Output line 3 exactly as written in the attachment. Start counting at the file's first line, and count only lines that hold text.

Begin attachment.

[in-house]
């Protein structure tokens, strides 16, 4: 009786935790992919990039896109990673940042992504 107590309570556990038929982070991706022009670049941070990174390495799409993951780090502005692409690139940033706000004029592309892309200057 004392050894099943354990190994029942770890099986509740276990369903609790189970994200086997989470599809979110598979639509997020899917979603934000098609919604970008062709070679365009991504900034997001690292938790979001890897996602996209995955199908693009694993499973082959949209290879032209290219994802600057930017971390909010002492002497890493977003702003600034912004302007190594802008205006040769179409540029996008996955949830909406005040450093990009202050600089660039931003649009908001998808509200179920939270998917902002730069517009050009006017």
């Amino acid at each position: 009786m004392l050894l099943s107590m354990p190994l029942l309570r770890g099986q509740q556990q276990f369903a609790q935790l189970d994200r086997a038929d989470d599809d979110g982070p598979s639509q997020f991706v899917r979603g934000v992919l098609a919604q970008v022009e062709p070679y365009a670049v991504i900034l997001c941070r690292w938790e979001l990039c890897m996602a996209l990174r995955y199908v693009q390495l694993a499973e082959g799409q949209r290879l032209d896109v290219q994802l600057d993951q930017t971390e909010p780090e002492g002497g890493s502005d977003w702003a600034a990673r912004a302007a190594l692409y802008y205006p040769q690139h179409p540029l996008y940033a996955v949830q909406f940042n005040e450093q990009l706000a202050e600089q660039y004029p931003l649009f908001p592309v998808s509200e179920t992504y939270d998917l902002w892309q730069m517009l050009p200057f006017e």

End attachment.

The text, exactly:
């Amino acid at each position: 009786m004392l050894l099943s107590m354990p190994l029942l309570r770890g099986q509740q556990q276990f369903a609790q935790l189970d994200r086997a038929d989470d599809d979110g982070p598979s639509q997020f991706v899917r979603g934000v992919l098609a919604q970008v022009e062709p070679y365009a670049v991504i900034l997001c941070r690292w938790e979001l990039c890897m996602a996209l990174r995955y199908v693009q390495l694993a499973e082959g799409q949209r290879l032209d896109v290219q994802l600057d993951q930017t971390e909010p780090e002492g002497g890493s502005d977003w702003a600034a990673r912004a302007a190594l692409y802008y205006p040769q690139h179409p540029l996008y940033a996955v949830q909406f940042n005040e450093q990009l706000a202050e600089q660039y004029p931003l649009f908001p592309v998808s509200e179920t992504y939270d998917l902002w892309q730069m517009l050009p200057f006017e």